Organizations utilizing command-line enrollment typically use one of the following onboarding options:
- Enrolling with SCCM using Workspace ONE AirLift
- Enrolling Domain Joined devices
- Enrolling Workgroup devices
- Enrolling during Imaging/ In-Place upgrades
- Enrolling using a Group Policy Logon Script
To walk through the Workspace ONE AirLift enrollment workflow, see the article Migrating Devices and Users from SCCM. For step-by-step instructions on how-to configure the remaining command-line enrollment options, see Onboarding Windows 10 Using Command-Line Enrollment: VMware Workspace ONE UEM Operational Tutorial.
In partnership with Dell Configuration Services, Workspace ONE UEM supports creating provisioning packages to install applications and configurations on your Dell Windows 10 devices before they leave the factory. To use Dell Provisioning for VMware Workspace ONE, you must participate in Dell Configuration Services.
Dell Provisioning supports the following Workspace ONE onboarding methods:
- Azure AD Joining with Premium licenses
- Azure AD Joining without Premium licenses
- On-premises Domain Joining
For instructions on how to configure these options step-by-step, see the Dell Provisioning: VMware Workspace ONE Operational Tutorial.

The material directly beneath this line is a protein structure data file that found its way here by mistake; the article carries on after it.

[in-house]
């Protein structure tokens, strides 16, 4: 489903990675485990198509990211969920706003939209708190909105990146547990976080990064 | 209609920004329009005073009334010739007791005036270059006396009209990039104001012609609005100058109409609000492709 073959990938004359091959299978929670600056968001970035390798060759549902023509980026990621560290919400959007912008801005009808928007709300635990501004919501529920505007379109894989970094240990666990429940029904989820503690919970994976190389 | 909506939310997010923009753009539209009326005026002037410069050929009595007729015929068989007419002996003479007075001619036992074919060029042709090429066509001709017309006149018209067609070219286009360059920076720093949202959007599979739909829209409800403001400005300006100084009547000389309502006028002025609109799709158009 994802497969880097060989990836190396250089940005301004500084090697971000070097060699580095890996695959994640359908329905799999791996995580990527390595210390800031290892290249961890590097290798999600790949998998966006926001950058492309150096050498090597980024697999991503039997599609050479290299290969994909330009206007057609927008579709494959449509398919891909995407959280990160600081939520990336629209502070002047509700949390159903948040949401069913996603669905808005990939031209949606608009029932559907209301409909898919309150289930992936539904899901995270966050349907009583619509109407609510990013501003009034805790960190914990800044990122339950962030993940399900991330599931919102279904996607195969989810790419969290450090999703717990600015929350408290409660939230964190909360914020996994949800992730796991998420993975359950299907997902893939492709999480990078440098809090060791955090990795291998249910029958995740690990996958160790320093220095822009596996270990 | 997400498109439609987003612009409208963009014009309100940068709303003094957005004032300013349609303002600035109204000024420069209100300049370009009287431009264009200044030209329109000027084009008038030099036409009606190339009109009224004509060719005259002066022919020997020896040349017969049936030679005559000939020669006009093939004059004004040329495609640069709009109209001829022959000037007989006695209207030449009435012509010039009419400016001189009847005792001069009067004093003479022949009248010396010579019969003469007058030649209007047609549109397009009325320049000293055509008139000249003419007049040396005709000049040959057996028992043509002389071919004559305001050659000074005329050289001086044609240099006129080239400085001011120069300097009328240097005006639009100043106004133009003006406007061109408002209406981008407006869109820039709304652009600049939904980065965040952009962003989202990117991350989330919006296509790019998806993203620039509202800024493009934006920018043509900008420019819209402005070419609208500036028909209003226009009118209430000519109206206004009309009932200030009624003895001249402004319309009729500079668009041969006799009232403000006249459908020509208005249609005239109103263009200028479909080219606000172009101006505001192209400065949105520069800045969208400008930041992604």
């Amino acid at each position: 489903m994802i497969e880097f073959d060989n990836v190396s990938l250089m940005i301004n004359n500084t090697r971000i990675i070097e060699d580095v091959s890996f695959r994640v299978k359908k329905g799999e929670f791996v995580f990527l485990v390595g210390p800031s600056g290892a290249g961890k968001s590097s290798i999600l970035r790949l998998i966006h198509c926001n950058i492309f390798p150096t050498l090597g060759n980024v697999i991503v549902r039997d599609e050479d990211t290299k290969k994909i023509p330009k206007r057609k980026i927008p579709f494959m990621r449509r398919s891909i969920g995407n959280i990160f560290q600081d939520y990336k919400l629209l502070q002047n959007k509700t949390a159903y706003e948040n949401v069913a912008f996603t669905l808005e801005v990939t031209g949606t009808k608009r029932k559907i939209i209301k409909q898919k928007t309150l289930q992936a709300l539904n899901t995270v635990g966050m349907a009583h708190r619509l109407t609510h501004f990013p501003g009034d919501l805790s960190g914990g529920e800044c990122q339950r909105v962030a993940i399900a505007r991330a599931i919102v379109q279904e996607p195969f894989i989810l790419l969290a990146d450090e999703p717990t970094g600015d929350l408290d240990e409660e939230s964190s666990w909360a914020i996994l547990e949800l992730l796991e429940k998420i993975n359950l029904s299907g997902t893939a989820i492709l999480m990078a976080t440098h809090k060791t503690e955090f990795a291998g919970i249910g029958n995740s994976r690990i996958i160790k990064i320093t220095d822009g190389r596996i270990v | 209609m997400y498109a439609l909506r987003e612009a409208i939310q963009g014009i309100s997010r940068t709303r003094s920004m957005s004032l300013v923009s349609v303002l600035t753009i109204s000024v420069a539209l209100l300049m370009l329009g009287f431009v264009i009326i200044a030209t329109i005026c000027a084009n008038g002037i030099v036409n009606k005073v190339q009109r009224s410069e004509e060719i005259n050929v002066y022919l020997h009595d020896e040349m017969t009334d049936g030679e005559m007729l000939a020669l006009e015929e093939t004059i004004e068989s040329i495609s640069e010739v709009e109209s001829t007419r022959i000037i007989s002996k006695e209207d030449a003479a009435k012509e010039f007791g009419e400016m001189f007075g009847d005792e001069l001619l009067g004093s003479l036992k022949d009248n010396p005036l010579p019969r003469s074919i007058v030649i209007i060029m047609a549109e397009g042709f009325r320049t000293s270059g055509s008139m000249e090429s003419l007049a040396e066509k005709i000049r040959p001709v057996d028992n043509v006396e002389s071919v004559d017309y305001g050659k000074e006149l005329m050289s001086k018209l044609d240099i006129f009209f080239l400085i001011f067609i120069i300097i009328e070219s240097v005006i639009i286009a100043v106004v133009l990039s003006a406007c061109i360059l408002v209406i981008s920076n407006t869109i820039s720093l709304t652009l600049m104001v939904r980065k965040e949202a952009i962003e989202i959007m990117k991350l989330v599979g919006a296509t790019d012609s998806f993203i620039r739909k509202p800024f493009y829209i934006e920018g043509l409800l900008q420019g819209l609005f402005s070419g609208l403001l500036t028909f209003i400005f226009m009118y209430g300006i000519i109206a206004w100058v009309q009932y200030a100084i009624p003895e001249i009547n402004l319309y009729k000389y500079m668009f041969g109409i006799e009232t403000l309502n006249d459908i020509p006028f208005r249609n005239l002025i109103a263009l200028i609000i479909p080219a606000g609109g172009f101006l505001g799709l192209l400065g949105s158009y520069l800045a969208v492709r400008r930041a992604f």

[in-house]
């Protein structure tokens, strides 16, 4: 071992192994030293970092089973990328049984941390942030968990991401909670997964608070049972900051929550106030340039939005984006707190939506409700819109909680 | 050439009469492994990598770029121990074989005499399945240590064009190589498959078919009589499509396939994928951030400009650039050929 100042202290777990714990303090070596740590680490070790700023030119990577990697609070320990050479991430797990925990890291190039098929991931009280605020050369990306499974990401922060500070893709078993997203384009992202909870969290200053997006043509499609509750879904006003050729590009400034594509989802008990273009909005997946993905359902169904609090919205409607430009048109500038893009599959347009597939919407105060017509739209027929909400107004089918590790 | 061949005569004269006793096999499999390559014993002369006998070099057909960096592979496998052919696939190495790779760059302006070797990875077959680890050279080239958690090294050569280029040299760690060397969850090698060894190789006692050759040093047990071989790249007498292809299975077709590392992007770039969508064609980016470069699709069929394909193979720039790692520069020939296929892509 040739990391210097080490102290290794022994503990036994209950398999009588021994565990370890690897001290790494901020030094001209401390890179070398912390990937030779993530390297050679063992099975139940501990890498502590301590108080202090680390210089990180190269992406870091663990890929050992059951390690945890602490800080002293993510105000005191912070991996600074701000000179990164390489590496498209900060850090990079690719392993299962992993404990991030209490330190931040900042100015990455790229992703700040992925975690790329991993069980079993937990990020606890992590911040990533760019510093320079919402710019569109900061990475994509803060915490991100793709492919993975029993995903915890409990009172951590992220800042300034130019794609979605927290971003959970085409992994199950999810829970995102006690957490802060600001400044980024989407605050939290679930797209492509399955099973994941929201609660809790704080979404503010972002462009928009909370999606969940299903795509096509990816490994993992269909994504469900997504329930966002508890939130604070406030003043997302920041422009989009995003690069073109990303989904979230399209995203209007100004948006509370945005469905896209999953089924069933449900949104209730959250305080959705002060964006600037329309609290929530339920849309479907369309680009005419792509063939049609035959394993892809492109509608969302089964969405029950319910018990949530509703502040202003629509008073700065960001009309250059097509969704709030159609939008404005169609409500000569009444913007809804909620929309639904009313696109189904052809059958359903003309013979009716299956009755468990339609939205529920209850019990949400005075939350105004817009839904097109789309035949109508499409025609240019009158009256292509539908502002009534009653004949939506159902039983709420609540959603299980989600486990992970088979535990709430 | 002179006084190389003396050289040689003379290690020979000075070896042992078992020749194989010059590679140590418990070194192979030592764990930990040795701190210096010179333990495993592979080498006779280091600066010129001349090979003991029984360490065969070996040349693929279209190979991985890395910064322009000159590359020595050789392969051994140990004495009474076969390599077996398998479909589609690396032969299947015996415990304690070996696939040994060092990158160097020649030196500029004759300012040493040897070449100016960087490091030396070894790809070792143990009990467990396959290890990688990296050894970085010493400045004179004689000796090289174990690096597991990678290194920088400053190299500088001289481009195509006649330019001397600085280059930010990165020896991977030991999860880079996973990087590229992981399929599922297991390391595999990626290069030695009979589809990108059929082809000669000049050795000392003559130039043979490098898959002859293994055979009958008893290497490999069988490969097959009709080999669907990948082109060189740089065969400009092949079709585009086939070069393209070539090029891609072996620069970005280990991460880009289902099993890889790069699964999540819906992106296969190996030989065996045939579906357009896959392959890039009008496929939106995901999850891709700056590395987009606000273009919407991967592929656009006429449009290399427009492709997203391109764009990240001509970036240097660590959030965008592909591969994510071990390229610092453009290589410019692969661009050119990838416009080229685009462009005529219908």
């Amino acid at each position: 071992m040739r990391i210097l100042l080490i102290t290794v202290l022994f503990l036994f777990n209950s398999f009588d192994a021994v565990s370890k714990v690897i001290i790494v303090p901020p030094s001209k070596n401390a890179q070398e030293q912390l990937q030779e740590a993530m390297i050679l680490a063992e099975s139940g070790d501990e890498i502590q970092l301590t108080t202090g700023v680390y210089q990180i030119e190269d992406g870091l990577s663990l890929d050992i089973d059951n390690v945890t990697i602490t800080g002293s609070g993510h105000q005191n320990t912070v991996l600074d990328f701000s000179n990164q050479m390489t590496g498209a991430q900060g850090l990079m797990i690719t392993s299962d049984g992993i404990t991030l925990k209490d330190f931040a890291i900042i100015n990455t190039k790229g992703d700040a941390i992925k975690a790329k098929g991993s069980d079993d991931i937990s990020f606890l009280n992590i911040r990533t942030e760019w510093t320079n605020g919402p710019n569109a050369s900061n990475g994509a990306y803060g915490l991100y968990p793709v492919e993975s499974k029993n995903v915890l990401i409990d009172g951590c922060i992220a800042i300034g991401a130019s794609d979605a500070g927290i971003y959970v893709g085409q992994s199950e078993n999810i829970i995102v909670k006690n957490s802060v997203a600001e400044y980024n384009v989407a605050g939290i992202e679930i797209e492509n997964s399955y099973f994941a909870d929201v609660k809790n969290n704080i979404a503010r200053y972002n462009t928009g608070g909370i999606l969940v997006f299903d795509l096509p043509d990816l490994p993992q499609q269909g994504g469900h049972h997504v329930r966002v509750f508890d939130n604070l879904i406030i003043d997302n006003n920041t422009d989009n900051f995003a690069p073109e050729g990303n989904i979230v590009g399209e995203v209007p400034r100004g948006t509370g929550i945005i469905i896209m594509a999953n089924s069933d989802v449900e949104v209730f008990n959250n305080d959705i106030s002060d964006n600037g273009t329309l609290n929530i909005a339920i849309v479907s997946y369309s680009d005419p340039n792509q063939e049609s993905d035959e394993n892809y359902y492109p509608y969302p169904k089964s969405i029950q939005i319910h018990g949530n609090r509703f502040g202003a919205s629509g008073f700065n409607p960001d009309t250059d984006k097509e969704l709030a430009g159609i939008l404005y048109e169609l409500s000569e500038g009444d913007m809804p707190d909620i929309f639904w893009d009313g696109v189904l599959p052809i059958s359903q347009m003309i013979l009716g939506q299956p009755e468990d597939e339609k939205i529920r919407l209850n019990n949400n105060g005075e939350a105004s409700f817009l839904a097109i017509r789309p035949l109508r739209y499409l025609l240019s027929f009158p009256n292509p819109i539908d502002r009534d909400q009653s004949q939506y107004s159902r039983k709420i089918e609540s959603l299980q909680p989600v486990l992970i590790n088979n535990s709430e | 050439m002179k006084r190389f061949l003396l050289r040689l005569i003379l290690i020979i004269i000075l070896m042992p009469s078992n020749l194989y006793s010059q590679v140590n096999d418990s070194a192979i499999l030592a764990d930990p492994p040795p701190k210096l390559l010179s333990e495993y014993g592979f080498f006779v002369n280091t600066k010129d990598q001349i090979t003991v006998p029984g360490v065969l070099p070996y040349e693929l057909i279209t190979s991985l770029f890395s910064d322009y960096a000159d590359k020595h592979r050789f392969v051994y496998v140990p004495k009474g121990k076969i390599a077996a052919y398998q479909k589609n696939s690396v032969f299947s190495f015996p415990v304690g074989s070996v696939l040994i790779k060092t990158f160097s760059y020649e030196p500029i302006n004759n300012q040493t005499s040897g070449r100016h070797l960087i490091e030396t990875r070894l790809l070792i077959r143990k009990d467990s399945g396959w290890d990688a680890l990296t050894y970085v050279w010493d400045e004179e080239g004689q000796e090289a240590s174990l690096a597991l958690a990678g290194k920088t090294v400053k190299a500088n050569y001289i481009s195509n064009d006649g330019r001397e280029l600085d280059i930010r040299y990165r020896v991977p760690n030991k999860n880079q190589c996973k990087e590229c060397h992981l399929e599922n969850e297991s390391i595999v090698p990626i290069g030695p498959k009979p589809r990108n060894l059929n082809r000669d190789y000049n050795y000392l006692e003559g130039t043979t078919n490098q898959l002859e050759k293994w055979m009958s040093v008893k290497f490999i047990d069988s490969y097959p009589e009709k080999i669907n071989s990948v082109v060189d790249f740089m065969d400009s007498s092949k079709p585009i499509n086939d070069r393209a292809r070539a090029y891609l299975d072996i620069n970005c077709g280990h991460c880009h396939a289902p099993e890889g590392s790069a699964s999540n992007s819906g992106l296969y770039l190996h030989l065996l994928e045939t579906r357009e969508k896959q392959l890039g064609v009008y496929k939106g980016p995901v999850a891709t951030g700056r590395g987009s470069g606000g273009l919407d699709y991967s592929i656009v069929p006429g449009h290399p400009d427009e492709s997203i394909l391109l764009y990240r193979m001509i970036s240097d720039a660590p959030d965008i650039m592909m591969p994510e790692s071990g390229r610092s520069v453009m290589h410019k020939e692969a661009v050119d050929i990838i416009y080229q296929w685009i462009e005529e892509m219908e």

Configuring Workspace ONE Profiles
Profiles provide the primary mechanism for managing devices. A profile consists of settings, configurations, and restrictions. When combined with compliance policies, the profile enforces corporate rules and procedures. To create a profile, you first specify the General settings and then configure a payload. General settings determine how the profile is deployed and who receives it. The payload settings apply to the device when the profile is installed. For optimal device and console management, configure one payload per profile.
Understanding General Settings
To create a profile, you first specify the General settings and then configure a payload. General settings determine how the profile is deployed and who receives it. The General settings include the following options:
|Profile General Settings Table|
|Name||Profile name to display in the Workspace ONE UEM Console.|
|Version||Read only. Version of the profile.|
|Description||Brief description of the profile’s purpose.|